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This spell only worked on the Prime Material Plane of the caster, and only provided passage to locations at which he or she had been physically present at some previous time. The gateway lasted for a minimum of sixteen minutes; longer for more experienced casters. The portal appeared as an upright disk 10 ft (3 m) in diameter within 10 yd (9.1 m) of the caster. It could not occupy the same space as another object but could be placed against any vertical flat surface. If cast as a free-standing disk, the back side of the portal appeared as a disk of featureless gray.
When successfully cast, the gateway bridged the two locations like a window, allowing creatures on both sides to look through the portal and see the other side, but keeping the environments separate. For example, if one terminus of the portal was under water and the other on dry land, no water poured out one side, and no air bubbled out of the other. While in operation, living creatures could pass freely back and forth along with whatever they wore or carried. Nonliving matter (or creatures) could not pass through unless carried by a living creature.
Distance was a factor in determining the success or failure to cast this spell. Gateway always succeeded when the chosen location was within about 100 mi (160 km), but as the distance increased to 500 mi (800 km) the spell failed about half the time. There was only a one in ten chance of reaching another planet in the same solar system, and even less chance of reaching another solar system. This spell could not form a bridge to any other plane of existence. If the casting failed to reach the chosen destination, then further attempts to the same destination would also fail, indicating that conditions were not conducive for gateway to operate at that location.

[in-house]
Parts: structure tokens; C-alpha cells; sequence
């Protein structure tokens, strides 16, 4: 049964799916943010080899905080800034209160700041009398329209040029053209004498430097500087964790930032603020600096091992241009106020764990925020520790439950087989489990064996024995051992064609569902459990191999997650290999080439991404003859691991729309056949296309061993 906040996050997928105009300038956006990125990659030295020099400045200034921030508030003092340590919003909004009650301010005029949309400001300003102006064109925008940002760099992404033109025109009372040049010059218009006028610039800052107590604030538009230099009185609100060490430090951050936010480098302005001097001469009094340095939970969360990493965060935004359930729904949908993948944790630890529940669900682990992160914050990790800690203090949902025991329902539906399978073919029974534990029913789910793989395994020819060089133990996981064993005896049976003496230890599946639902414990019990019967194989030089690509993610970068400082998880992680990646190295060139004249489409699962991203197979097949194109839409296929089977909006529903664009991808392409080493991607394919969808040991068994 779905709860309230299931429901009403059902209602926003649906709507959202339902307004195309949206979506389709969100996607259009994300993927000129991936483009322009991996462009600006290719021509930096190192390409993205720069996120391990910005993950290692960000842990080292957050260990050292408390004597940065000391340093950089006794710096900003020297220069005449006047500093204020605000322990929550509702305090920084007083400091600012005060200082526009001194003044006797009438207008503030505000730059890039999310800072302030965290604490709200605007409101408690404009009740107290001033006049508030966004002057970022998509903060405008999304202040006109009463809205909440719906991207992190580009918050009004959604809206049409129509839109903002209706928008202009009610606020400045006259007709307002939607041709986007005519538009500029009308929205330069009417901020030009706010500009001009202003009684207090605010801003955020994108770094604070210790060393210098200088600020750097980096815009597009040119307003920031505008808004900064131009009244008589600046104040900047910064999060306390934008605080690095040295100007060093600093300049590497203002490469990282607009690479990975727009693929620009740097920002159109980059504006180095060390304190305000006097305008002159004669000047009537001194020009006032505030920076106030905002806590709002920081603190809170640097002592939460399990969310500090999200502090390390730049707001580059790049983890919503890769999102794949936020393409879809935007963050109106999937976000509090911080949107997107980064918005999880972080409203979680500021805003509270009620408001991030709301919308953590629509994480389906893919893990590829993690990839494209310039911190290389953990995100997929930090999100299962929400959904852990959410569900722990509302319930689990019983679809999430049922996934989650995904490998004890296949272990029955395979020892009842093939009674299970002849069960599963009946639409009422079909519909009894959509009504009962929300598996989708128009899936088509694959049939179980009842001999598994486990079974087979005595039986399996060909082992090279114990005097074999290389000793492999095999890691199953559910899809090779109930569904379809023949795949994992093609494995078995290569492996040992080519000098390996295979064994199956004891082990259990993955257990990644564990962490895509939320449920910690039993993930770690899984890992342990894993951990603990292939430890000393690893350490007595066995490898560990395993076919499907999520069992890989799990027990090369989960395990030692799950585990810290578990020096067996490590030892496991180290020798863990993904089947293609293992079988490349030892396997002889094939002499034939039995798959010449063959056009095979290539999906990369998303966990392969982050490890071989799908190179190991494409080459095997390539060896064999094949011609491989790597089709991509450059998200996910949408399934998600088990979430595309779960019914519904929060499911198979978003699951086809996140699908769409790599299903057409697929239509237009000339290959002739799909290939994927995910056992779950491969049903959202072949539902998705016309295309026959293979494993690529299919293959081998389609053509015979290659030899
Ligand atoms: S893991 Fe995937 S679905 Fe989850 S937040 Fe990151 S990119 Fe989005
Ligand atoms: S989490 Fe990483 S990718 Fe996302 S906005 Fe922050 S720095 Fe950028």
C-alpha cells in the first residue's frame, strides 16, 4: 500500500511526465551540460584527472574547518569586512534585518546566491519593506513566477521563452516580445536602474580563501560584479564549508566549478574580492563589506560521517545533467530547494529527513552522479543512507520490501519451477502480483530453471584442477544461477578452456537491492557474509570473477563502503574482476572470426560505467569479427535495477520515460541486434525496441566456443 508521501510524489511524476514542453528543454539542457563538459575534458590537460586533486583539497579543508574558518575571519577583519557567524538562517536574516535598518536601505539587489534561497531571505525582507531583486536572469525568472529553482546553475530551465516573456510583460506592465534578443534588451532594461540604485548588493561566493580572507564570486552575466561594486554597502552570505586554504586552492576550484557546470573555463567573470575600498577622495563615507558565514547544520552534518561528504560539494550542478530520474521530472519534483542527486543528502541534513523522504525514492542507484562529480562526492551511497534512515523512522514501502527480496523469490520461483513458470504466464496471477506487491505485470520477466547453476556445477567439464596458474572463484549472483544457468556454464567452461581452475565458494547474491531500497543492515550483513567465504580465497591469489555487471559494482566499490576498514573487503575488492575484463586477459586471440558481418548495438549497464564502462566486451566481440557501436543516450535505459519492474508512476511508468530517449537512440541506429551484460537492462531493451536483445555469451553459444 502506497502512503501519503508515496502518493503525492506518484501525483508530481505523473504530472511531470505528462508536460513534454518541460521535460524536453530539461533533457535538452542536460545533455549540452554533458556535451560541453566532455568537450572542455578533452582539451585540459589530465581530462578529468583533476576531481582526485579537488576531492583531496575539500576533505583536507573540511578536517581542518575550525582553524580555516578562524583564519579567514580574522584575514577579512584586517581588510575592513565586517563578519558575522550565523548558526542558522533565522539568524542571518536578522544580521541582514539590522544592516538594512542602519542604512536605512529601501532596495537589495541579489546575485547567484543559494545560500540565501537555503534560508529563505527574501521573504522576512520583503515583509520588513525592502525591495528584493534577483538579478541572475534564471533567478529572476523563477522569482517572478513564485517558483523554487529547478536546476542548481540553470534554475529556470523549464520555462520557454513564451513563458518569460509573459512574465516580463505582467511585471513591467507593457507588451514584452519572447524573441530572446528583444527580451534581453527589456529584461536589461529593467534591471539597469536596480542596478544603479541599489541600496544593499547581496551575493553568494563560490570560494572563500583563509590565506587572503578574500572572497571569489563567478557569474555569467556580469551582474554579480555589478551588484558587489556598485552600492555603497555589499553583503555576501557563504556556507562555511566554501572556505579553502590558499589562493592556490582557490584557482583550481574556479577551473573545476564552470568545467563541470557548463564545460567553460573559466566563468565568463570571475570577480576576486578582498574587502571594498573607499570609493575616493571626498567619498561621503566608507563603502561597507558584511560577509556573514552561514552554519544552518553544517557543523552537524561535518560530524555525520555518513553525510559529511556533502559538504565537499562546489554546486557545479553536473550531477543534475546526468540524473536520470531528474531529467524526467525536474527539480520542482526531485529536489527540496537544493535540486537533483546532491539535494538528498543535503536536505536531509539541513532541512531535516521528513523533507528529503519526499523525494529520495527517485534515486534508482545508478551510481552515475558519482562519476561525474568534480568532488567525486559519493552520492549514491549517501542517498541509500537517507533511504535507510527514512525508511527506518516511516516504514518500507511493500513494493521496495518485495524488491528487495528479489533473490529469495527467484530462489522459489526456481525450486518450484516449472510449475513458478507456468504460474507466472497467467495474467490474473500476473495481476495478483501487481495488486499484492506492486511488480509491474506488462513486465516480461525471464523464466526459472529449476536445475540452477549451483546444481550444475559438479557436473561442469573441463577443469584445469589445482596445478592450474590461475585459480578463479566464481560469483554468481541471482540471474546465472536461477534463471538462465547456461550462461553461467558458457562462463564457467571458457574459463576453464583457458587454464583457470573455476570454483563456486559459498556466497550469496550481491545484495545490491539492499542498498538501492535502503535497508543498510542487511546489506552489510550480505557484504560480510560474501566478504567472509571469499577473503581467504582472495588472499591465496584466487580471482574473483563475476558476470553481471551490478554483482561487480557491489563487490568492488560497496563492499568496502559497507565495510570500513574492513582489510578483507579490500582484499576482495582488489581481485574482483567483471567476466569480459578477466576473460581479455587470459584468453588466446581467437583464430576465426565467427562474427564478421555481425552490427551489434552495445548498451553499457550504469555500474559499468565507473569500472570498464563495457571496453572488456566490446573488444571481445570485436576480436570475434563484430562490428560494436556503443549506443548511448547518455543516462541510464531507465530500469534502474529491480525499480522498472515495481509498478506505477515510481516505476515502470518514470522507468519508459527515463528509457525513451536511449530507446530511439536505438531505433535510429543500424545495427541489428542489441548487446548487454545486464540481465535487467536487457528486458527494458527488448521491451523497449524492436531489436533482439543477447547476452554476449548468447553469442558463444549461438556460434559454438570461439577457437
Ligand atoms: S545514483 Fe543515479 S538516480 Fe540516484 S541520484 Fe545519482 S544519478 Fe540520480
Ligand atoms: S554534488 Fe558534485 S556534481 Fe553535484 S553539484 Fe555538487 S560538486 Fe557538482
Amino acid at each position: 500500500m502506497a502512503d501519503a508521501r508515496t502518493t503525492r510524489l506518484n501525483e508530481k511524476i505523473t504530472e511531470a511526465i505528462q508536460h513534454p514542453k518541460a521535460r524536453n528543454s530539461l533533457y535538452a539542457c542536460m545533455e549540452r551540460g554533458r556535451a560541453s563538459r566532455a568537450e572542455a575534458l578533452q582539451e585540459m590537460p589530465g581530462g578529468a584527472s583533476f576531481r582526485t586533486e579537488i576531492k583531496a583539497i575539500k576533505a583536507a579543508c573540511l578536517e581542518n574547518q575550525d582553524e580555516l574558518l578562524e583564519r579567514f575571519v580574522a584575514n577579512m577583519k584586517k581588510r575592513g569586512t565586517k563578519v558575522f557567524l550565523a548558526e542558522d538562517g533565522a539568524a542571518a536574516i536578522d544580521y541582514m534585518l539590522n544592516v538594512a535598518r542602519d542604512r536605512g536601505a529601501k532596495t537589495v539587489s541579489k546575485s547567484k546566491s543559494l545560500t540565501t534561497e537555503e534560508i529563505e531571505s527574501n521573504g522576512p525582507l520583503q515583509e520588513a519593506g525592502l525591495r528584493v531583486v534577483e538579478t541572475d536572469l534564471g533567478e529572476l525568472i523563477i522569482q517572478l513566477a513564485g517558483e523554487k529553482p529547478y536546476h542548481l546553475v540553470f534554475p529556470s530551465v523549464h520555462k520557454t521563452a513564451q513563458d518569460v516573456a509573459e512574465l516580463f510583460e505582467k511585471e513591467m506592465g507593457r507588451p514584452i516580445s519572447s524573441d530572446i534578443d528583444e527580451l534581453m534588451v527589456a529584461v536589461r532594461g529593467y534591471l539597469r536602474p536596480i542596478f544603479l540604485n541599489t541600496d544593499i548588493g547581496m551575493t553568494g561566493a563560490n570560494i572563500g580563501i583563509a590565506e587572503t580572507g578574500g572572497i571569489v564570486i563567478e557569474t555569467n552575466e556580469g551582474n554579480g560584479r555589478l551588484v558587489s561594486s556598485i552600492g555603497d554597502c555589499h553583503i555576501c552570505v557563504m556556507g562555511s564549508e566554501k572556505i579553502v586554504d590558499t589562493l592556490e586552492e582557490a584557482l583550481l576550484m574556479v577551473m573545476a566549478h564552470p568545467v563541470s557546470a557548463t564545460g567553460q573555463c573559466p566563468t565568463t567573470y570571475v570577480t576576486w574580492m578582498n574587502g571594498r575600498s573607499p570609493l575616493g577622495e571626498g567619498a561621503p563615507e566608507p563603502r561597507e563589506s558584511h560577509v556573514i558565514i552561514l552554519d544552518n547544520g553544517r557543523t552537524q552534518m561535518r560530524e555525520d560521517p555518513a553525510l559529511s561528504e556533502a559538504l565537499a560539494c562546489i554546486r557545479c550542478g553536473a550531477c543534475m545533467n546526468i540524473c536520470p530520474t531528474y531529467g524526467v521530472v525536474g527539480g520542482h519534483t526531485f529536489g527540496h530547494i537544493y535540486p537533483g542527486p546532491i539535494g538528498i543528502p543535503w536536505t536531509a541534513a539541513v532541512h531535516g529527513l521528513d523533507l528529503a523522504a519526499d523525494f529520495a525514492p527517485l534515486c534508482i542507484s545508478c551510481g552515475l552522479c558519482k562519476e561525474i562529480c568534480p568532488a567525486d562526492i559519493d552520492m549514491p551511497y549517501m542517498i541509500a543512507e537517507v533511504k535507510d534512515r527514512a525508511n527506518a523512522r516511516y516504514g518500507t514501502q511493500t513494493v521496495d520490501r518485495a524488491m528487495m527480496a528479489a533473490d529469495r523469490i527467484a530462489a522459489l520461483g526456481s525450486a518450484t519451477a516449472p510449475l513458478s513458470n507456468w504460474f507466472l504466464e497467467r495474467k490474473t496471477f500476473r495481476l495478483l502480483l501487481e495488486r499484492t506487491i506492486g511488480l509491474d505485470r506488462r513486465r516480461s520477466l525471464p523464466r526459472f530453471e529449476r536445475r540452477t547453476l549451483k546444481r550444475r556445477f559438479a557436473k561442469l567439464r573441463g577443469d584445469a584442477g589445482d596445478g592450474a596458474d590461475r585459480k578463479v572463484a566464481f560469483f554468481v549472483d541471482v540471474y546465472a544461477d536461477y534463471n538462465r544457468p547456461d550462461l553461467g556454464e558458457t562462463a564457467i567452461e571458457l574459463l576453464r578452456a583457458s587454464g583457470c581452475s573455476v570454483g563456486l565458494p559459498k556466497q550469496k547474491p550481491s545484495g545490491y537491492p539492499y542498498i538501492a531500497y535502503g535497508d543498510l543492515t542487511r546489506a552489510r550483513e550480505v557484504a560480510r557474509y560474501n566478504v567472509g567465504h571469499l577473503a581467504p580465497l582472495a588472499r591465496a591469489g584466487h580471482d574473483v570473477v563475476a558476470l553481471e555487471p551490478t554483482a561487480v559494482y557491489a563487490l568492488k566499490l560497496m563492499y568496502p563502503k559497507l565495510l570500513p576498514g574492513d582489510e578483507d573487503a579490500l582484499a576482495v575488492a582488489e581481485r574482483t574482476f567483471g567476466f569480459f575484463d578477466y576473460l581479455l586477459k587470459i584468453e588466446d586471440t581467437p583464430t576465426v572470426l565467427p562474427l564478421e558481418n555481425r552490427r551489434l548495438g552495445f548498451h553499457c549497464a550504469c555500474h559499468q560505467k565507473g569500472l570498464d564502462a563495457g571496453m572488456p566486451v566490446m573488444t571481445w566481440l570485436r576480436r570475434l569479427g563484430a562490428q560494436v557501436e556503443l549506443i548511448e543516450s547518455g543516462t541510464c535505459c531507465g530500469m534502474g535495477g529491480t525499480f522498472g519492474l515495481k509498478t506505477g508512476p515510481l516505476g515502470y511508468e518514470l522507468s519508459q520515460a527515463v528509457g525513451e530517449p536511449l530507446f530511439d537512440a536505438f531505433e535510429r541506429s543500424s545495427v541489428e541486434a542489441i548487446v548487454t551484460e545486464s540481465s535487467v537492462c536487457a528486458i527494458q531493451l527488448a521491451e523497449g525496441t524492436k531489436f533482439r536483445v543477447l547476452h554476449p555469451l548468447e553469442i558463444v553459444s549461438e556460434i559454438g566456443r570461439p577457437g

Gateway could be terminated prematurely by the caster at will, or by a successful dispel magic cast on it. When the portal collapsed, anything that was not agile enough to avoid it as it shrank out of existence was severed at the surface of the portal, possibly resulting in lost limbs or instant death.
This spell was found in a book that was known as Elminster's traveling spellbook although the Old Sage was not known to have claimed responsibility for the book or its peculiar habits. Gateway was later published in Volo's Guide to All Things Magical and became generally known to the magical community and was fairly common.
- ↑ 1.0 1.1 1.2 1.3 1.4 1.5 1.6 Jeff Grubb and Ed Greenwood (1990). Forgotten Realms Adventures. (TSR, Inc), pp. 63–64. ISBN 0-8803-8828-5.
- ↑ 2.0 2.1 2.2 2.3 2.4 2.5 2.6 Ed Greenwood, Tim Beach (1995). Pages from the Mages. (TSR, Inc), pp. 53–54. ISBN 0-7869-0183-7.
- ↑ Mark Middleton et al (January 1998). Wizard's Spell Compendium Volume Two. (TSR, Inc), pp. 396–397. ISBN 978-0786906642.
- ↑ Ed Greenwood, Tim Beach (1995). Pages from the Mages. (TSR, Inc), p. 52. ISBN 0-7869-0183-7.
- ↑ Jeff Grubb and Ed Greenwood (1990). Forgotten Realms Adventures. (TSR, Inc), p. 44. ISBN 0-8803-8828-5.
- ↑ Jeff Grubb and Ed Greenwood (1990). Forgotten Realms Adventures. (TSR, Inc), p. 153. ISBN 0-8803-8828-5.